AB: I absolutely think so. I think it’s a novelty. And it’s something that is, unlike the looms, where you have to have a little bit of skill to use the looms, the typewriter is just like your laptop and you just clunk clunk clunk clunk clunk and you’re on your way. Hopefully I can do another Making and Giving event, like last week I did silk dying and this week is the Yarn-In*, and so I have two and a half weeks left, and in that time I’ll do a “hey come touch a loom, you’ve never touched one before, come touch a loom!” And people will probably not think anything of it now, but it’ll intrigue them and ten years down the road, twenty years down the road they’ll really enjoy that and say, hey, I’m gonna buy a floor loom and see what happens.
*The Yarn-In is Friday, September 14. It is an all-day event in the Godschalx Gallery. Come and go as you please with your own project, or learn the basics of crocheting from April.
KH: Where can people find out when the Making and Giving Events are happening?
AB: I put them on the SNC news and I send out a classified.
KH: Do you have a favorite making station in here?
AB: The looms. I picked up weaving a couple years ago, and I did beading and it was alright. And then I got into this and started it when I started teaching the History of Clothing and Fashion. I don’t want to give the illusion when I teach this class that these clothes sprung fully formed from a machine. In history there’s actually people making this stuff. When you see Marie Antoinette over and over in these fabulous dresses, she has a woman who runs her dressmaking studio and had the ear of the queen and affected policy. It’s the idea of somebody who makes so well that they can affect policy change. And you know that happens all the time. And so it started there and then I did this great weaving workshop in May up at Sievers School of Fiber Arts in Washington Island. My mom and I went up and weaved pieces which was great because I got to spend time with my mom, and again it’s that mechanical making that is so, so satisfying.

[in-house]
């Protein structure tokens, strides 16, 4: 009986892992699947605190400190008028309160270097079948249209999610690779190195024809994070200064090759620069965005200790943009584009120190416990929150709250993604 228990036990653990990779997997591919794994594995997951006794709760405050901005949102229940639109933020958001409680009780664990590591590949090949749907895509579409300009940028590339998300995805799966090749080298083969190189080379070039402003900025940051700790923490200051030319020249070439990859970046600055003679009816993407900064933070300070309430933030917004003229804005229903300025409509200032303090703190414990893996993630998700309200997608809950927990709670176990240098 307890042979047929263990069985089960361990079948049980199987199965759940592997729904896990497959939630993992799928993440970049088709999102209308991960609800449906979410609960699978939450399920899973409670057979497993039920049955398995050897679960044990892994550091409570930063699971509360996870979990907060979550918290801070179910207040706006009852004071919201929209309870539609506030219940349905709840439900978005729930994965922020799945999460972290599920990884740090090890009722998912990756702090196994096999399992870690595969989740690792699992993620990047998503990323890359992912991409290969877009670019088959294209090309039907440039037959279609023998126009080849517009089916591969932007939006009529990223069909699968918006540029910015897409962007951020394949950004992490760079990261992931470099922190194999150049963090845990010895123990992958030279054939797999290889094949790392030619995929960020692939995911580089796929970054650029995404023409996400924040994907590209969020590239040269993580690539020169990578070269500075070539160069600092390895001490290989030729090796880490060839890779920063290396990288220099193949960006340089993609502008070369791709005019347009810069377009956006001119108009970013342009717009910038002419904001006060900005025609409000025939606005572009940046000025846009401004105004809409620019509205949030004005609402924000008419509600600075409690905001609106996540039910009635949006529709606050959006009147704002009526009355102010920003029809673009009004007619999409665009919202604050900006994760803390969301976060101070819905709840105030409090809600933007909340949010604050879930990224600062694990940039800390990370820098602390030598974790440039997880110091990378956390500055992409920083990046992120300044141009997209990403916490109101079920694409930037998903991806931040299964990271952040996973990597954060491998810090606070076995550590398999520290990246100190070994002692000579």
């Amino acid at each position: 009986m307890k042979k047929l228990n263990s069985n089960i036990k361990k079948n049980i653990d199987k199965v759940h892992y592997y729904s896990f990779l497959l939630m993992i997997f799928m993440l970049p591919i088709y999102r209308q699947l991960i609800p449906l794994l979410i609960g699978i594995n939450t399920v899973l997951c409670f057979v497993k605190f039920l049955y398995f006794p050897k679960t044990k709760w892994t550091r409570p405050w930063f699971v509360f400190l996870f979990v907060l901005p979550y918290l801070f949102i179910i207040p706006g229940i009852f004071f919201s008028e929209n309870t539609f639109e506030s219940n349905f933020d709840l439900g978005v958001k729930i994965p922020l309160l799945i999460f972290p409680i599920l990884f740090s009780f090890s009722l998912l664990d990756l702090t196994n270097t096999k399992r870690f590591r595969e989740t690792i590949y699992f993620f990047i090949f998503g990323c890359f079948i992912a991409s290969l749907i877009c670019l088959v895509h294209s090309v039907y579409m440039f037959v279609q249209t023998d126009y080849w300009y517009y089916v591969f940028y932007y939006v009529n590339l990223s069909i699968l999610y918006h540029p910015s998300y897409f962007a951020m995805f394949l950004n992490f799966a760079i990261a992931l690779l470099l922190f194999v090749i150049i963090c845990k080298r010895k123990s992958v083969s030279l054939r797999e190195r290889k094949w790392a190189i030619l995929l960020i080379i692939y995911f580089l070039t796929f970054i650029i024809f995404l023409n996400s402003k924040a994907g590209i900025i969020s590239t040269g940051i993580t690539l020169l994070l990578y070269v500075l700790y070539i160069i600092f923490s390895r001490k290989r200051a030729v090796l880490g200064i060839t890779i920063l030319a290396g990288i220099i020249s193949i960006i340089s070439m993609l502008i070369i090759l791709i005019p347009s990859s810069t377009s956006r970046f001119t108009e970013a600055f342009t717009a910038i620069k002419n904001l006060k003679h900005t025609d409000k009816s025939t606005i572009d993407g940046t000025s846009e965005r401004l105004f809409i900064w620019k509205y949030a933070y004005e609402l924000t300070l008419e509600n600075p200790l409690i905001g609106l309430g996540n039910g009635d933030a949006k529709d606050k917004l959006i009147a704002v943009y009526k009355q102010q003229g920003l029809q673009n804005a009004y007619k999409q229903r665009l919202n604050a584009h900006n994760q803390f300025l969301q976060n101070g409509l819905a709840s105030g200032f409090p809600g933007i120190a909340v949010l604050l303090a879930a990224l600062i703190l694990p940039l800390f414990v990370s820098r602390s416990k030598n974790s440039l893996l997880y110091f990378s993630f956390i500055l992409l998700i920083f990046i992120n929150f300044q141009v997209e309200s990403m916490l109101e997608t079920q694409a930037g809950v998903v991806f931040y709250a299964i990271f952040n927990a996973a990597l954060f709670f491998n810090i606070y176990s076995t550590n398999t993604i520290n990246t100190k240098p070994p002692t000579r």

KH: There’s a sense that you really want people to be more well-balanced and that making/mechanical production can help with that.
AB: I think so, I think so. The other one I like a lot, which is less active is the Bird Oracle and I kinda dig that. It’s just come and pull a card and get insight.
KH: I’ve asked the Bird Oracle a few questions and I’ve loved it every time.
AB: Excellent! I have the weirdest words in there. I went online and searched weird words and I got these lists and used them. I don’t know what they mean! I’ve forgotten what they mean. I have them written down in my notebook and every once in a while I have to go what did that word mean…oh yes, that’s what it was!
KH: I believe there’s magic in it, I’d like to think so.
AB: For sure. Especially because I have no clue what they mean.
KH: That’s the beauty of it! You can interpret it however you want.
AB: The magic of a dictionary.
KH: Do you have any future plans to keep this project going?